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New rules at Newcomb’s Ranch roil Angeles Crest cruisers

Newcombs Ranch
Newcomb’s Ranch Inn, the Angeles Crest Highway watering hole that on weekends draws hundreds of Southland motorcyclists and sports car drivers, has instituted new policies that have left regulars grumbling.
(Los Angeles Times)

The Angeles Crest Highway is one of the world’s great roads, and Newcomb’s Ranch Inn is the preferred watering hole for those who drive and ride it.

Since 1939, the rustic roadhouse has served as way station for hikers, bikers, drivers, cyclists and travelers who stop there to eat, drink and rest up for the journey back down the mountain to Los Angeles or onward to Wrightwood.

On weekends, Newcomb’s parking lot is lined with cars and motorcycles — often numbering in the hundreds — and its bar, restaurant and patio are overflowing with customers.

Some of them are grousing, though, about changes in policy and menu.

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Newcomb’s management recently began charging $1 for a glass of water, and adding an 18% service charge onto diners’ bills. 

Additionally, some regulars have complained, the restaurant has done away with its traditional menu and offers only a limited selection of items during the busy breakfast and lunch hours. It has also stopped offering decaf coffee.

“The Crest is such a spectacular ride, and Newcomb’s could be a spectacular destination,” said a frequent visitor who asked not to be named because he intends to keep going there. “It’s a bummer that it has achieved lowest common denominator status — in terms of the service, the quality of the food, and a dollar for a glass of water.”

The restaurant’s current owner is Fred Rundall, whose father bought the property from the Newcomb family in 2001.

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Rundall, who recently opened the downtown Los Angeles restaurant and bar Shibumi, said the menu and policy changes were an attempt to improve service.

The ranch gets mobbed on the weekends, Rundall said, especially if there is an important motorcycle race being broadcast. On July 17, the day of the German Grand Prix, Rundall said he served more than 500 diners.

The restaurant, which seats 185, often becomes overwhelmed by the number of customers trying to order a meal at the same time.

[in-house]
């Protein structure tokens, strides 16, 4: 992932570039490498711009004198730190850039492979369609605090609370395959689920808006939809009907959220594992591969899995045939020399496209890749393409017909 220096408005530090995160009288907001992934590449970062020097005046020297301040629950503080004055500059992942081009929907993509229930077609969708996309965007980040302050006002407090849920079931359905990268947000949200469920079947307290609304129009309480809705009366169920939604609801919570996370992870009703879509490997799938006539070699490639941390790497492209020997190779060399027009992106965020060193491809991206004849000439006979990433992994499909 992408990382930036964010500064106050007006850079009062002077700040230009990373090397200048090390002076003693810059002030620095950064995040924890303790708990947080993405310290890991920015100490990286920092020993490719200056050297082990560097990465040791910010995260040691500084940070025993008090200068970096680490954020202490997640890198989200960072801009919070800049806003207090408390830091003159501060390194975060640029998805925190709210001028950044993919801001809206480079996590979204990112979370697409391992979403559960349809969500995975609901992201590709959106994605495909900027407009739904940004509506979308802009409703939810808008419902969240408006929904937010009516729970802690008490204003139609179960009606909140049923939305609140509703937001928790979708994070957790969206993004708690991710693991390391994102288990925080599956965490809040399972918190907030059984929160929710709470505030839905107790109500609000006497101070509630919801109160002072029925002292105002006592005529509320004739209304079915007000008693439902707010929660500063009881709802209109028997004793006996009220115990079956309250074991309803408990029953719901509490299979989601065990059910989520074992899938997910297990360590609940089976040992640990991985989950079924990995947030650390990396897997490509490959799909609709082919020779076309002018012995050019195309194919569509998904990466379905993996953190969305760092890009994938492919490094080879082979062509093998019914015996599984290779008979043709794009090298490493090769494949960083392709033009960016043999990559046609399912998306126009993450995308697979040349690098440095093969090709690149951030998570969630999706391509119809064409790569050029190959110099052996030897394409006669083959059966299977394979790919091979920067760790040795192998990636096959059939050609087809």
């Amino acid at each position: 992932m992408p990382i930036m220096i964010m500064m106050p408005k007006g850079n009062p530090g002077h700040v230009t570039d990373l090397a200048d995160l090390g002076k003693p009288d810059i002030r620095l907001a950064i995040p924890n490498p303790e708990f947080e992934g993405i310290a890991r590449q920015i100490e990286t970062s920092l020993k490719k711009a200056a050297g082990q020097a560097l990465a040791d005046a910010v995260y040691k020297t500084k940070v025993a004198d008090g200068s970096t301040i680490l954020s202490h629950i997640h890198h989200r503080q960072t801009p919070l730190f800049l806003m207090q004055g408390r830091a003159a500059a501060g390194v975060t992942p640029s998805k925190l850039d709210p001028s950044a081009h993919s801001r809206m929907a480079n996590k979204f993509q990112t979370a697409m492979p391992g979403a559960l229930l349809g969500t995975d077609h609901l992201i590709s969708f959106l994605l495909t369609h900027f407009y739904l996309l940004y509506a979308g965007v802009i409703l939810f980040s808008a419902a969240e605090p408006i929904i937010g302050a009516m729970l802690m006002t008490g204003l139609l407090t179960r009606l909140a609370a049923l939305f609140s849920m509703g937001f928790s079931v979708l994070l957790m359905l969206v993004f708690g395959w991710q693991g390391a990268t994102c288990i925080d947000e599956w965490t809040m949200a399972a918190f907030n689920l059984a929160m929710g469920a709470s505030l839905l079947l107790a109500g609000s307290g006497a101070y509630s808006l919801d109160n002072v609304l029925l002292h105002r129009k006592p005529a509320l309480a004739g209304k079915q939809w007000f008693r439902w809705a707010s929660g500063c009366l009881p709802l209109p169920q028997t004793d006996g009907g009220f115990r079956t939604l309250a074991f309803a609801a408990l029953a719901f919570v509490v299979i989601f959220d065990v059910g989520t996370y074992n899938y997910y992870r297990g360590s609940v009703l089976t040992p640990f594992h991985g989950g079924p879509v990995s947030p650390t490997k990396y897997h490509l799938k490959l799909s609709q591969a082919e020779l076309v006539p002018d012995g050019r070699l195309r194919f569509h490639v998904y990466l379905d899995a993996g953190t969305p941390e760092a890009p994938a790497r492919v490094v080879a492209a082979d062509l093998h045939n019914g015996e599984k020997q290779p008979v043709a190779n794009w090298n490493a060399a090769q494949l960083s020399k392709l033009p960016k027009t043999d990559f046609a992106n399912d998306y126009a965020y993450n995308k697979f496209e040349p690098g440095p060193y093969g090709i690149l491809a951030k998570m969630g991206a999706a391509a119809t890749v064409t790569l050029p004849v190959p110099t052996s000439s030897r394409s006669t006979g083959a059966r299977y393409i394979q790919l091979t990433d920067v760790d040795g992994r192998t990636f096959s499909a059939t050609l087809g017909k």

At times, Rundall said, customers were waiting up to an hour for their food. So he decided to limit the weekend menu to the most popular dishes only, once a certain number of diners were seated.

“If there is a Moto GP race, it’s pretty chaotic up here,” Rundall said by telephone. “We’ll look at each other and say, ‘It’s time.’”

As for the water, Rundall said Newcomb’s draws all its H2O from a well, and has difficulty keeping up with demand — especially when customers ask for water without ordering food, or ask for water that they leave on the table without drinking.

“I’m not trying to make money off water,” Rundall said. “But I’ll ask for a dollar, if someone just wants a glass of water.”

The water policy is not observed by all the employees, several customers said.

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But the 18% service charge is applied to all tickets, not just for large parties, as is the case at many restaurants.

Restaurant employees said the service charge rule is for Sundays only, and the abbreviated menus are just for the weekend breakfast and lunch. (The restaurant, also open for breakfast and lunch Thursday and Friday, always closes at 4 p.m. and does not serve dinner.)

And the decaf? Rundall said it was eliminated because no one asks for it.

Despite the menu changes, regular customers can order whatever they want, Rundall said, if they’re willing to really express their unhappiness.

“Eighty percent of our demo is the same recurring customers,” he said. “The regulars know, if they make a face, we can probably help them out.”


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